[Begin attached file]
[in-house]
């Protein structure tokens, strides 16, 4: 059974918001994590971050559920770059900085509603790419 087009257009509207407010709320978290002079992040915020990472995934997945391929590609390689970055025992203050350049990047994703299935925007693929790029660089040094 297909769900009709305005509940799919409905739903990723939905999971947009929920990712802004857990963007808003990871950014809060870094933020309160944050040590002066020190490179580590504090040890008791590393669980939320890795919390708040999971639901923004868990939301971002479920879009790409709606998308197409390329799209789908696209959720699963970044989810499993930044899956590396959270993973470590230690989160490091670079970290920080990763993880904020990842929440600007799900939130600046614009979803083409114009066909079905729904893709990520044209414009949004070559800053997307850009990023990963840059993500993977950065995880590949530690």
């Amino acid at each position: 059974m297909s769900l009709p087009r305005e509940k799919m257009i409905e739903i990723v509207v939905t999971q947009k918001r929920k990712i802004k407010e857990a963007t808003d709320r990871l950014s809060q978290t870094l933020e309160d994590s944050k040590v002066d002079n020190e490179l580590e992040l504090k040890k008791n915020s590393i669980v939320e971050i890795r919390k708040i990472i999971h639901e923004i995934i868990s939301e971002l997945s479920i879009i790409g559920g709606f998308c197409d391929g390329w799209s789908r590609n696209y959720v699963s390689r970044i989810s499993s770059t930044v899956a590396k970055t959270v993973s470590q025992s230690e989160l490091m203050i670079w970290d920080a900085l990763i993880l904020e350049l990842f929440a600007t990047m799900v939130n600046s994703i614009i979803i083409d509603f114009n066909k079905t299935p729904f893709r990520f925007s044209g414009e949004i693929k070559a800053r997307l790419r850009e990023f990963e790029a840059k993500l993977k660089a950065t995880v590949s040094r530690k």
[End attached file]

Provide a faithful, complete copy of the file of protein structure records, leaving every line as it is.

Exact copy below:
[in-house]
């Protein structure tokens, strides 16, 4: 059974918001994590971050559920770059900085509603790419 087009257009509207407010709320978290002079992040915020990472995934997945391929590609390689970055025992203050350049990047994703299935925007693929790029660089040094 297909769900009709305005509940799919409905739903990723939905999971947009929920990712802004857990963007808003990871950014809060870094933020309160944050040590002066020190490179580590504090040890008791590393669980939320890795919390708040999971639901923004868990939301971002479920879009790409709606998308197409390329799209789908696209959720699963970044989810499993930044899956590396959270993973470590230690989160490091670079970290920080990763993880904020990842929440600007799900939130600046614009979803083409114009066909079905729904893709990520044209414009949004070559800053997307850009990023990963840059993500993977950065995880590949530690």
């Amino acid at each position: 059974m297909s769900l009709p087009r305005e509940k799919m257009i409905e739903i990723v509207v939905t999971q947009k918001r929920k990712i802004k407010e857990a963007t808003d709320r990871l950014s809060q978290t870094l933020e309160d994590s944050k040590v002066d002079n020190e490179l580590e992040l504090k040890k008791n915020s590393i669980v939320e971050i890795r919390k708040i990472i999971h639901e923004i995934i868990s939301e971002l997945s479920i879009i790409g559920g709606f998308c197409d391929g390329w799209s789908r590609n696209y959720v699963s390689r970044i989810s499993s770059t930044v899956a590396k970055t959270v993973s470590q025992s230690e989160l490091m203050i670079w970290d920080a900085l990763i993880l904020e350049l990842f929440a600007t990047m799900v939130n600046s994703i614009i979803i083409d509603f114009n066909k079905t299935p729904f893709r990520f925007s044209g414009e949004i693929k070559a800053r997307l790419r850009e990023f990963e790029a840059k993500l993977k660089a950065t995880v590949s040094r530690k």